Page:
By Matt Coker
By R. Scott Moxley
By Charles Lam
By Nick Schou
By Gustavo Arellano
By Gustavo Arellano
By Steve Lowery
By R. Scott Moxley
Photo by Daniel C. TsangAt press time, DA Tony Rackauckas announced that ARCO agreed to pay just $8 million for leaks of the gasoline additive MTBE at scores of Orange County gas stations. The settlement was ridiculously low. In this story, investigative reporter R. Scott Moxley explains why Rackauckas settled for so little—and staked so much—in his own private oil war.
Tony Rackauckas entered an Oct. 19, 2000, press conference to announce his pursuit of suspected environmental villains. While the environment was on his lips, one man's political future was on Rackauckas' mind: his own.
After winning the 1998 DA race over prosecutor Wally Wade, Rackauckas promised to achieve "lofty things." It was telling, then, that one of his earliest acts was to hire a full-time public relations manager—a first for the DA's office.
Despite the $72,000 a year he spent for help with the media, Rackauckas nevertheless found himself continually battling embarrassing revelations:
• A jury voted 12-0 against the DA in the sensational Shantae Molina infant-murder case.
• Assistant Chief DA Devallis Rutledge was demoted and then quit. Rutledge went on to file a discrimination lawsuit asserting, in part, that while he was a judge, Rackauckas had engaged in an unethical, secret sexual affair with prosecutor Kay Anderle. The DA, who officially left his first wife for Anderle in 1997, denied the allegation, but the county quietly settled Rutledge's claim hours before Rackauckas was scheduled to testify.
• A concealed-weapons permit issued to Ghaby Nassar, head of the mysterious and ill-fated Tony Rackauckas Foundation, was revoked after sheriff's deputies discovered that the Orange County businessman had lied under oath about his criminal record.
• The DA's 31-year-old plumber son and daughter-in-law were arrested, she on drunk driving charges, he when police found him near Irvine Park—naked and asleep in a truck carrying drug paraphernalia and two grams of cocaine.
All of this followed Rackauckas into his press conference, where he announced "important litigation that the DA's office is engaged in to protect the groundwater of this county."
Dutifully, both local daily newspapers gave the DA the favorable coverage he likely hoped would overshadow a long stretch of bad publicity. How else can one explain the odd timing of the press conference—22 months after Rackauckas' environmental-prosecution unit had launched its case against oil companies and gas station polluters?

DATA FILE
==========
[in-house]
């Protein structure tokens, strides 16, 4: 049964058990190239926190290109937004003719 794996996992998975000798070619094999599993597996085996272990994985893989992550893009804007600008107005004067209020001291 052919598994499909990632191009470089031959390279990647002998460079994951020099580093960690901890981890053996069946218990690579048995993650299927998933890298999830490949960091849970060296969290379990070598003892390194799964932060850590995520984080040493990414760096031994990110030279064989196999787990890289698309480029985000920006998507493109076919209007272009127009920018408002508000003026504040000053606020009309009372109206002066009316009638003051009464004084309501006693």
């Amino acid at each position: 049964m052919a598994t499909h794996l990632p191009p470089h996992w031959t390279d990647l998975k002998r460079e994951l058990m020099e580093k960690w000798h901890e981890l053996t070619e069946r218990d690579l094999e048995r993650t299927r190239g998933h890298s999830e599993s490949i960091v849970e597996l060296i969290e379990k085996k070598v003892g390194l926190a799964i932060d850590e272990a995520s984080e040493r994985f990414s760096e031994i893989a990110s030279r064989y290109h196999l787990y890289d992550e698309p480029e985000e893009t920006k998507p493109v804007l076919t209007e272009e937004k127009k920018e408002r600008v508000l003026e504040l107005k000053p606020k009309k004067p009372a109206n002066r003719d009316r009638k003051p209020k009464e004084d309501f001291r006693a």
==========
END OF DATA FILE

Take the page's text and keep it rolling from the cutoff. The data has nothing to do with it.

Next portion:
But the tardy press conference wouldn't be the last time Rackauckas' personal predicaments overshadowed and jeopardized the most important environmental corruption case in Orange County history.
More than 3 million Orange County residents get 70 percent of their drinking water from local groundwater supplies, but government officials say this increasingly precious resource has been threatened for two decades by continual leaks from gas storage tanks at ARCO, Shell, Thrifty and other Orange County service stations. Improperly discharged gasoline and its chemical additives—benzene, toluene, ethylbenzene, xylene and methyl tertiary-butyl ether (MTBE)—pose alarming health and environmental dangers. Benzene causes cancer in humans; toluene adversely affects the brain and the reproductive system.
But the most problematic chemical is MTBE. Since 1980, refiners have added MTBE to gas to improve automobile engine performance. Medical researchers say MTBE is a known animal carcinogen and, if ingested, likely causes cancer in humans. Unlike other additives—including benzene and toluene—MTBE is nearly impossible to contain once it is leaked. It dissolves into water upon contact and does not generally biodegrade. One drop is enough to make an Olympic-pool-sized supply of water taste like turpentine.
In Orange County, however, it hasn't just been a few minuscule drops of MTBE that have leaked into the soil and in some instances, such as in Yorba Linda, into public water supplies. The chemical has literally poured into the local environment. Leaks are so widespread throughout the county that the current list of MTBE-contaminated sites—available through the county's Health Care Agency—costs $37 to copy. In 2000, the nonprofit group Communities for a Better Environment studied inspection reports of underground gas-storage tanks here and found that soil around 444 of 636 reviewed sites was already contaminated. Prosecutors have singled out ARCO for their harshest criticism. Investigators found underground storage tank leaks at 102 of 132 ARCO-owned or -operated gas stations in the county. At the company's station on Magnolia Street in Fountain Valley, a July 20, 1998, groundwater test found MTBE levels of 3,400,000 parts per billion. California health officials say MTBE's danger threshold is 5 parts per billion.
If prosecutors are right, the oil companies knew that their underground storage tanks were leaky environmental time bombs but did little to correct the problem. Inspections of gas stations in Orange County routinely found:
• disconnected or inoperable leak monitoring equipment
• failures to conduct required integrity testing of tanks and to upgrade faulty tanks
• refusals to report contamination leaks to water quality officials in a timely manner, if at all
• a lackadaisical attitude toward regulators' demands to correct violations.
"We would visit sites and tell them their detection systems weren't working and they'd tell us, 'Oh, sorry. We'll fix it.' Then we'd go back to that same site a year later and find the same defect. They hadn't done a damn thing," said a county official who spoke on condition of anonymity. "They obviously weren't worried about the problems. It was a disgusting situation, and it was happening all over the place."